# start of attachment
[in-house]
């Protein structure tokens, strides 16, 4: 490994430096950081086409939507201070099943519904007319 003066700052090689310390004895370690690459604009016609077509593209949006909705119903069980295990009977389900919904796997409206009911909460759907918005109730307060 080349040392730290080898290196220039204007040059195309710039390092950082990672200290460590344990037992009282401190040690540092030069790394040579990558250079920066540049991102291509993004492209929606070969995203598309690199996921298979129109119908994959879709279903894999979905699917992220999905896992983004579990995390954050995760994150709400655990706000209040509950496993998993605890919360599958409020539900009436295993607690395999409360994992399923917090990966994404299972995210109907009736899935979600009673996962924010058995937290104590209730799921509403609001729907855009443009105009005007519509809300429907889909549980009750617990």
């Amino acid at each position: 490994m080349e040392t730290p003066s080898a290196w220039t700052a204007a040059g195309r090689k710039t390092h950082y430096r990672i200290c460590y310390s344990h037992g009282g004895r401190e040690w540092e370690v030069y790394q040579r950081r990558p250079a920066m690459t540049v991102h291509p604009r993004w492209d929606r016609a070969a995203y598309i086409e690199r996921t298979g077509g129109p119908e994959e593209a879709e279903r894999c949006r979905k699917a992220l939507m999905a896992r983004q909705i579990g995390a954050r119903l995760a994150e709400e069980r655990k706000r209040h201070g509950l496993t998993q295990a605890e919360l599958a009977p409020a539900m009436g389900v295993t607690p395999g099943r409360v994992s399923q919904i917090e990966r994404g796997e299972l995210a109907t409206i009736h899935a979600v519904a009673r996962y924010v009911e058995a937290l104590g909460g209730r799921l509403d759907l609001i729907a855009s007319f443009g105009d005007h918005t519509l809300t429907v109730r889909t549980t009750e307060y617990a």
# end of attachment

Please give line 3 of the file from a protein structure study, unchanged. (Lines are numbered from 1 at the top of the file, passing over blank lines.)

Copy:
């Amino acid at each position: 490994m080349e040392t730290p003066s080898a290196w220039t700052a204007a040059g195309r090689k710039t390092h950082y430096r990672i200290c460590y310390s344990h037992g009282g004895r401190e040690w540092e370690v030069y790394q040579r950081r990558p250079a920066m690459t540049v991102h291509p604009r993004w492209d929606r016609a070969a995203y598309i086409e690199r996921t298979g077509g129109p119908e994959e593209a879709e279903r894999c949006r979905k699917a992220l939507m999905a896992r983004q909705i579990g995390a954050r119903l995760a994150e709400e069980r655990k706000r209040h201070g509950l496993t998993q295990a605890e919360l599958a009977p409020a539900m009436g389900v295993t607690p395999g099943r409360v994992s399923q919904i917090e990966r994404g796997e299972l995210a109907t409206i009736h899935a979600v519904a009673r996962y924010v009911e058995a937290l104590g909460g209730r799921l509403d759907l609001i729907a855009s007319f443009g105009d005007h918005t519509l809300t429907v109730r889909t549980t009750e307060y617990a």